Saturday, October 10, 2009

Timothy W. Holley: 'The Influence of the Negro Spiritual on the Cello Music of African-American Composers' Oct. 11, 4 PM

(Dr. Timothy W. Holley)

Dr. Timothy W. Holley sends us this information on his Faculty Lecture-Recital in response to our request. He says “Please add it to the blogsite. I've visited the site a few times and am amazed to read of the folks out there around the world keeping this tradition alive and well. Thanks very much for your interest and support.”
NCCU Centennial Lecture-Recital
Published: Thursday, October 08, 2009
The North Carolina Central University Department of Music presents Dr. Timothy Holley, violoncello, in a faculty lecture-recital titled:
The Influence of the Negro Spiritual on the Cello Music of African-American Composers.
The event is a part of the 2009-2010 Centennial Concert series and will be held Sunday, October 11, 2009, at 4 p.m., in the Recital Hall of the Edwards Music Building. The recital is free and open to the general public. Ed Paolantonio, piano; Maureen Kelly, flute; Grover Wilson, piano; Candace Bailey, piano; Lenora Helm, soprano, and special guest William Trice, tenor, will accompany Holley.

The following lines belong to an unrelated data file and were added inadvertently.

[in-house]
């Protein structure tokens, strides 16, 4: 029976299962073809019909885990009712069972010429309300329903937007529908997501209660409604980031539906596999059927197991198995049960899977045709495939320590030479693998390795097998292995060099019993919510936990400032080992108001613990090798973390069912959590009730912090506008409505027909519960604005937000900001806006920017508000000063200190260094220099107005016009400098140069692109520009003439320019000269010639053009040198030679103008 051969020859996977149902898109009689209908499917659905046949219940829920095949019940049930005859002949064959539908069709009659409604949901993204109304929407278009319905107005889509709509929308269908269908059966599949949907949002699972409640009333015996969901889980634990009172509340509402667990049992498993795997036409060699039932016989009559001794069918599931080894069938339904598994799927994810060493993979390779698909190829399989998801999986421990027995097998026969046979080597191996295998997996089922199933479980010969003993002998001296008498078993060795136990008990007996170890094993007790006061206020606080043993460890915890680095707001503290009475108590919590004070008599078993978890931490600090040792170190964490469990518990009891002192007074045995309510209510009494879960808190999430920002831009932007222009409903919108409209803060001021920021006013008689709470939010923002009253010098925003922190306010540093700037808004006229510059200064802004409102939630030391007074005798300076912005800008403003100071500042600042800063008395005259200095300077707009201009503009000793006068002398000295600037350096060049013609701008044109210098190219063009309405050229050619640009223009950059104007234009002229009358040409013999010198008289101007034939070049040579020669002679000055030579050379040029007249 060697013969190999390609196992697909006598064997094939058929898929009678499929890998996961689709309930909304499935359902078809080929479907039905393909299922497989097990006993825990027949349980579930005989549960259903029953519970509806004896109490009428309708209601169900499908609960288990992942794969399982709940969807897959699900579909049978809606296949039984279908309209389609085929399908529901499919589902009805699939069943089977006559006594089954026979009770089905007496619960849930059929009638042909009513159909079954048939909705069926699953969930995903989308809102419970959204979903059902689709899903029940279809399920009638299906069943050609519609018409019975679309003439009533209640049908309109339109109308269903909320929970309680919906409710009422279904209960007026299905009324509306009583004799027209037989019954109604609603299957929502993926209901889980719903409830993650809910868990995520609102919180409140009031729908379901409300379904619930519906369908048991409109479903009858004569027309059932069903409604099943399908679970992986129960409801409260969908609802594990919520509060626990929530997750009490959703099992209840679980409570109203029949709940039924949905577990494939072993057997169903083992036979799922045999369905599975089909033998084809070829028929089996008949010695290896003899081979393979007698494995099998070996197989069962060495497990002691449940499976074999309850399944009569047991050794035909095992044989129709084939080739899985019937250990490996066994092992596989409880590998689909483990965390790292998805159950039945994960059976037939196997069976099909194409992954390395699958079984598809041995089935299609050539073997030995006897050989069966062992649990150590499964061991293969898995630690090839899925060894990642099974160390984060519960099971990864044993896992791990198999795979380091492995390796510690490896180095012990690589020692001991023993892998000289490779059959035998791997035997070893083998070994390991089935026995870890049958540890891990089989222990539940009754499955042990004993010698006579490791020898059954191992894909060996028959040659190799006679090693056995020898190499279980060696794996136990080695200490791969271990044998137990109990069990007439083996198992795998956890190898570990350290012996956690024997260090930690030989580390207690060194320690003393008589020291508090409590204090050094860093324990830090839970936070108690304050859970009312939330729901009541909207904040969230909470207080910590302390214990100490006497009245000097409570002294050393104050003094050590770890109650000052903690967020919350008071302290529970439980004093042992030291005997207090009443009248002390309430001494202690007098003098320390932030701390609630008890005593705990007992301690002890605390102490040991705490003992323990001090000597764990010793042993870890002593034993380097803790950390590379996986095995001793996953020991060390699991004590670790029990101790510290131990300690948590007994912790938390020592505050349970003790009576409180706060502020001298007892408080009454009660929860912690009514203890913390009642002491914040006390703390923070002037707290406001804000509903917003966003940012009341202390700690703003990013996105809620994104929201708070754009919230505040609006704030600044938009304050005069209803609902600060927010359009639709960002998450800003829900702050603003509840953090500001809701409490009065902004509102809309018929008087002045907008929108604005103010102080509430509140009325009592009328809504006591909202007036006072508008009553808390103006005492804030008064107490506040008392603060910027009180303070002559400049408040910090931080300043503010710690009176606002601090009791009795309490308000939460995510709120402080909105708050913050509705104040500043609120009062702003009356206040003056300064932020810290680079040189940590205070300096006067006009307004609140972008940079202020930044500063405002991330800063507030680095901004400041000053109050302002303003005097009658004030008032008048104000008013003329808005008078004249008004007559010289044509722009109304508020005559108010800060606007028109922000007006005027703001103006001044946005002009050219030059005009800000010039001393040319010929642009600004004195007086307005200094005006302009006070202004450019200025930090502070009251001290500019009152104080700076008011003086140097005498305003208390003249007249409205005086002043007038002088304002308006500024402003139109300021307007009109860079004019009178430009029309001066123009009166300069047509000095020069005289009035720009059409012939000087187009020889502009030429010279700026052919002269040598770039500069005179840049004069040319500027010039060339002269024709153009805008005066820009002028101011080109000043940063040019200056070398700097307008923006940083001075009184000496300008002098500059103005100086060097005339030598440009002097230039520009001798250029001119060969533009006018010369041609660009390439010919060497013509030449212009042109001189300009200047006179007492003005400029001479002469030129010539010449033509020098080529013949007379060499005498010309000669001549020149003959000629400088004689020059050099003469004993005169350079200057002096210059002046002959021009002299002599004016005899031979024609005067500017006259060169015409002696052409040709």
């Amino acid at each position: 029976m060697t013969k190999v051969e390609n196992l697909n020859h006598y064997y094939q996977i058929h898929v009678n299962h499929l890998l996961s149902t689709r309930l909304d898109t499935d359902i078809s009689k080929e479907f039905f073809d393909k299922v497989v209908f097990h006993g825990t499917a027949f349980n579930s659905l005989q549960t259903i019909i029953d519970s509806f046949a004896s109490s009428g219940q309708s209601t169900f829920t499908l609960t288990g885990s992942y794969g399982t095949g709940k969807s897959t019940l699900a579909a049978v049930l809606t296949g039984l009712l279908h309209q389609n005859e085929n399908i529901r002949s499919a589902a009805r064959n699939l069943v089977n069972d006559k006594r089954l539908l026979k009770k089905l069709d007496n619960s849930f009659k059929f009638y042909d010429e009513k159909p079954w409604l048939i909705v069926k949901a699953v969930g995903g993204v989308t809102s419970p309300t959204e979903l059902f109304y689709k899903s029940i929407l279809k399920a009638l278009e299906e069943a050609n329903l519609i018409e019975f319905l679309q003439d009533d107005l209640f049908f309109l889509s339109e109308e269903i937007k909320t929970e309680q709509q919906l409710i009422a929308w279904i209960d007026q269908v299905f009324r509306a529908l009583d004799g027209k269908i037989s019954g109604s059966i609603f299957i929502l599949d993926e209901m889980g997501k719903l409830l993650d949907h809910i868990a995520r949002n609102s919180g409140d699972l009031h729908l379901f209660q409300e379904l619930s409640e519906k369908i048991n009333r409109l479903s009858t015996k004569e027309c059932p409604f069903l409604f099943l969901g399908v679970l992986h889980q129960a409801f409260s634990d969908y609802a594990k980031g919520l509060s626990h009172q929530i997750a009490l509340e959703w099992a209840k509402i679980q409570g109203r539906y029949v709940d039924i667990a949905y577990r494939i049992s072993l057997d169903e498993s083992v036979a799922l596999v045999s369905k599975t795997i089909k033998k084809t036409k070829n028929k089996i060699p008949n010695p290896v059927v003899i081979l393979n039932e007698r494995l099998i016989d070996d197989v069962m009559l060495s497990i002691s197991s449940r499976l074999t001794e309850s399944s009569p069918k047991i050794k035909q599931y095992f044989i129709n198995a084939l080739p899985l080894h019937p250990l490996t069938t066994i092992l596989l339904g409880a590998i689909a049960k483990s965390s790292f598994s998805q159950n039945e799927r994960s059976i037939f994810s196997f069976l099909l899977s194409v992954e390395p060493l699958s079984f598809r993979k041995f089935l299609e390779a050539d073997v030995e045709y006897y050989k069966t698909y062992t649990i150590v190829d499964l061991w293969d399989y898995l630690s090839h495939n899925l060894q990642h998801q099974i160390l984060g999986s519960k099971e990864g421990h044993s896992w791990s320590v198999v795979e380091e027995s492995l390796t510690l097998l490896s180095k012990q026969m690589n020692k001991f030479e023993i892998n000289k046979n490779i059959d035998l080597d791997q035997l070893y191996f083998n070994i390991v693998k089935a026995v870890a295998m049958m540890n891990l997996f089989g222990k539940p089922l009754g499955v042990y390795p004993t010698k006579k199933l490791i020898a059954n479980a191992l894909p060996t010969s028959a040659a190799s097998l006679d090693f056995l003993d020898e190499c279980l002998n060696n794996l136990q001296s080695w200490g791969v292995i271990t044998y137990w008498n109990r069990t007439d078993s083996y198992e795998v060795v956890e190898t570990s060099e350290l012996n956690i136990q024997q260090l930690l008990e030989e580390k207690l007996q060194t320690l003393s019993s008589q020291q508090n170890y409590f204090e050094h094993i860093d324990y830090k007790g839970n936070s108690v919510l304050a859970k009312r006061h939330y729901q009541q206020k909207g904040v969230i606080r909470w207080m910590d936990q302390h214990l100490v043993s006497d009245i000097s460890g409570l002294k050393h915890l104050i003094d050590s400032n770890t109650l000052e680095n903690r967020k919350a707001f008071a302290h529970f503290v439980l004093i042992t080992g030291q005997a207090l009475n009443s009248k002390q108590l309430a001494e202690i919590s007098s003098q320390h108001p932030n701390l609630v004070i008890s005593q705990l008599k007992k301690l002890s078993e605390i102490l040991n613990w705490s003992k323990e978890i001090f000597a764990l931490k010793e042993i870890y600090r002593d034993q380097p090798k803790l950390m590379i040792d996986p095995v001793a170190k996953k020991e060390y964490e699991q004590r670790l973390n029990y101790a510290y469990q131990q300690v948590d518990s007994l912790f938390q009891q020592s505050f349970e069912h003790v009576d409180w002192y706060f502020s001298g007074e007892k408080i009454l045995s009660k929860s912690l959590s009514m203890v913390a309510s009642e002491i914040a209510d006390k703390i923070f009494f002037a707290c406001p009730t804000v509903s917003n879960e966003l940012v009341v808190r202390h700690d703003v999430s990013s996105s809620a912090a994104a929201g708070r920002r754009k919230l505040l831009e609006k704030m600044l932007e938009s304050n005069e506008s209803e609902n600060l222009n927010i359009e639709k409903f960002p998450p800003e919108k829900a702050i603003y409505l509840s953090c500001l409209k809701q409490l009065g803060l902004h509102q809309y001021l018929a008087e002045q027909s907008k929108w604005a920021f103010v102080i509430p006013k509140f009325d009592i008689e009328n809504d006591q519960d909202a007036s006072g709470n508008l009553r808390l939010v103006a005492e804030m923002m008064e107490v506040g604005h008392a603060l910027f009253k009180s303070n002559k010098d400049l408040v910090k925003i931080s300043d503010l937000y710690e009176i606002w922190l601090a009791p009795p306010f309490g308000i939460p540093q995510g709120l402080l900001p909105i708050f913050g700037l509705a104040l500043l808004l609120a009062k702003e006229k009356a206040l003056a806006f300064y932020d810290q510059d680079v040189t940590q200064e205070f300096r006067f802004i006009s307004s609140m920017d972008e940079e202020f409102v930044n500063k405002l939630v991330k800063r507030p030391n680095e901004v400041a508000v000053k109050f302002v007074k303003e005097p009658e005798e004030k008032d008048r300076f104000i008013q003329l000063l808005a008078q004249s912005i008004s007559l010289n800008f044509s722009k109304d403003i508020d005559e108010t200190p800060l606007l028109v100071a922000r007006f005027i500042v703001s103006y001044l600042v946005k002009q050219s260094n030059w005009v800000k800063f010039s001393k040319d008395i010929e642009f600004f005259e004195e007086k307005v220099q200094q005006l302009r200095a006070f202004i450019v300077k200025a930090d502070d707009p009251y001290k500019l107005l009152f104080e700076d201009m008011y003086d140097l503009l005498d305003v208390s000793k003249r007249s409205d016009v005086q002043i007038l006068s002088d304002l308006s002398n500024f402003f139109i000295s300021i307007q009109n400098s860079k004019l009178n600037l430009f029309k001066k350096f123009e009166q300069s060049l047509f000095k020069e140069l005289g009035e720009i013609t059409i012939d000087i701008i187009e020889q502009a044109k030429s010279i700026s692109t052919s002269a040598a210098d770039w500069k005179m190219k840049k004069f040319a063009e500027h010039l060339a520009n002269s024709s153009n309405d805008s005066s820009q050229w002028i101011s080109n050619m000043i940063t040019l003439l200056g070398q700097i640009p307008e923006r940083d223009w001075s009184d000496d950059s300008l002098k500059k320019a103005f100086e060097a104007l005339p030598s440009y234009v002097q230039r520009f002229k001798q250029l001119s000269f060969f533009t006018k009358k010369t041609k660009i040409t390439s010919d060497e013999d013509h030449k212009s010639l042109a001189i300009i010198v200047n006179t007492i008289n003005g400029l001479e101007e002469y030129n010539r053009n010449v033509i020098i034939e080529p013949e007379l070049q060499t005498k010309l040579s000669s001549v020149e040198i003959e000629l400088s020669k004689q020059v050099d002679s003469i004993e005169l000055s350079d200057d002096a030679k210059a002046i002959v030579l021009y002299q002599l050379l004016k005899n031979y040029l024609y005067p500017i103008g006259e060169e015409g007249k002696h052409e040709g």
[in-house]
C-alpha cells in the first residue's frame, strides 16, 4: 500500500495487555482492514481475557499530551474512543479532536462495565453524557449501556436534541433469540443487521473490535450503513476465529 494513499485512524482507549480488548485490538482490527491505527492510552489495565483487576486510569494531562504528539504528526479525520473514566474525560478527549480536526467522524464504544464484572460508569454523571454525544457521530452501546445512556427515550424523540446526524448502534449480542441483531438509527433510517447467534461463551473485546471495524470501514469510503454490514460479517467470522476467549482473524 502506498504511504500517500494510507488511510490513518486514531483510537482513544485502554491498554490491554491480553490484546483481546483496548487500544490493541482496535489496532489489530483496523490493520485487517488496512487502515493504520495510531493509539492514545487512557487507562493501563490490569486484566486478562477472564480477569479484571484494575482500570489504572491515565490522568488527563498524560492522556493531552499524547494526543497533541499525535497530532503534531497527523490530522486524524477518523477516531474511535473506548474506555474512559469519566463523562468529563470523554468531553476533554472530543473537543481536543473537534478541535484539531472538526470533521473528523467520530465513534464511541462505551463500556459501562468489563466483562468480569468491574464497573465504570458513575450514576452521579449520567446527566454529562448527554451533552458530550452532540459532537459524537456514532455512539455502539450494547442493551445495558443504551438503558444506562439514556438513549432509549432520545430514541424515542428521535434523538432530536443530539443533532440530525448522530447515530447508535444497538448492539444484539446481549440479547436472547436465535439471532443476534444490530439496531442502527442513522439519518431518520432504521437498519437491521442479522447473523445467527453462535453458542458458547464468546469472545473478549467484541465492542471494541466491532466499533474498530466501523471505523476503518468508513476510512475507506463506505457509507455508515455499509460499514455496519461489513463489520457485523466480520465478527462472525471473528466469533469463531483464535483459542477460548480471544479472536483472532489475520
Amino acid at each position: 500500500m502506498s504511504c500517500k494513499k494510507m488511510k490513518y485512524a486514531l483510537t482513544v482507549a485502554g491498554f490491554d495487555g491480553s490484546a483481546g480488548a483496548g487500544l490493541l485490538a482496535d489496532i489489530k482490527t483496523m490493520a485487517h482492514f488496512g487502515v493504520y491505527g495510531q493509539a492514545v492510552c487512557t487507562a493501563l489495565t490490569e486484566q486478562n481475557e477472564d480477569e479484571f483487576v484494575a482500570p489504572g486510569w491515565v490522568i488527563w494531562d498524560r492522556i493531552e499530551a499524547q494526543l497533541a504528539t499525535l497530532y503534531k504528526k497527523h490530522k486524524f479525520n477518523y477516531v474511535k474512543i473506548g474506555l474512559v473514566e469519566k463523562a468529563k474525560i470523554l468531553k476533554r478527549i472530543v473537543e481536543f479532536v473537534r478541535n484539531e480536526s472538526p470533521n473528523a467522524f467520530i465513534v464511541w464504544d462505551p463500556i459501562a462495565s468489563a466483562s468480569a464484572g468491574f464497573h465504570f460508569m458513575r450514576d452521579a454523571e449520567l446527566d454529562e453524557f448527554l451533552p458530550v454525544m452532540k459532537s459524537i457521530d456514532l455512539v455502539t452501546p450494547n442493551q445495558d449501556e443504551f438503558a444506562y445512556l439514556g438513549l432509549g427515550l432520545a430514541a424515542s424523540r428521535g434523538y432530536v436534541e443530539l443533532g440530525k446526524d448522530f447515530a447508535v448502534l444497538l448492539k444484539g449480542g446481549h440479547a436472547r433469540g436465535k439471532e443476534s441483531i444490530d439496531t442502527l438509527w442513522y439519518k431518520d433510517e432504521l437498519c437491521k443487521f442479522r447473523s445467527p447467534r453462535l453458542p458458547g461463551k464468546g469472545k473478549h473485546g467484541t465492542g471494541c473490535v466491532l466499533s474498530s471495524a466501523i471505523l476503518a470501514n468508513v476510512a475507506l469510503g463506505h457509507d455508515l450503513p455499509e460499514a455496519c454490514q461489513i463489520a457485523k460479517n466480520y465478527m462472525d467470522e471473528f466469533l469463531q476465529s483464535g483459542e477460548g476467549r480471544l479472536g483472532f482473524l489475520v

Sunday’s lecture-recital is the second of a series performed in honor of African-American composers. Holley hopes the presentation will shed light on how the Negro spiritual relates to historic music idioms. “There are many well-meaning misperceptions about the Negro spiritual. I wish to educate and possibly dispel some of these misperceptions while celebrating this musical tradition in a program of cello music,” he said. “This recital will continue the tradition of musical excellence that is here now and has preceded me, and further contribute to the centennial celebration of this University.”

Holley’s recent musical recordings include Songs of America (2008), by Oral Moses (bass-baritone and professor of voice at Kennesaw State University), a North Carolina Symphony Orchestra recording—American Spectrum (2009), and a recording of Variations à due by Hale Smith with saxophonist Ira Wiggins, director of NCCU’s Jazz Studies program. Holley also presented the world premiere of Spirit Songs by T.J. Anderson of Chapel Hill, N.C., commissioned by the world-renowned cellist, Yo-Yo Ma.

Holley, a native of Detroit, Mich., has been teaching at NCCU for 13 years. He serves as assistant professor of music and director of the University Honors Program.

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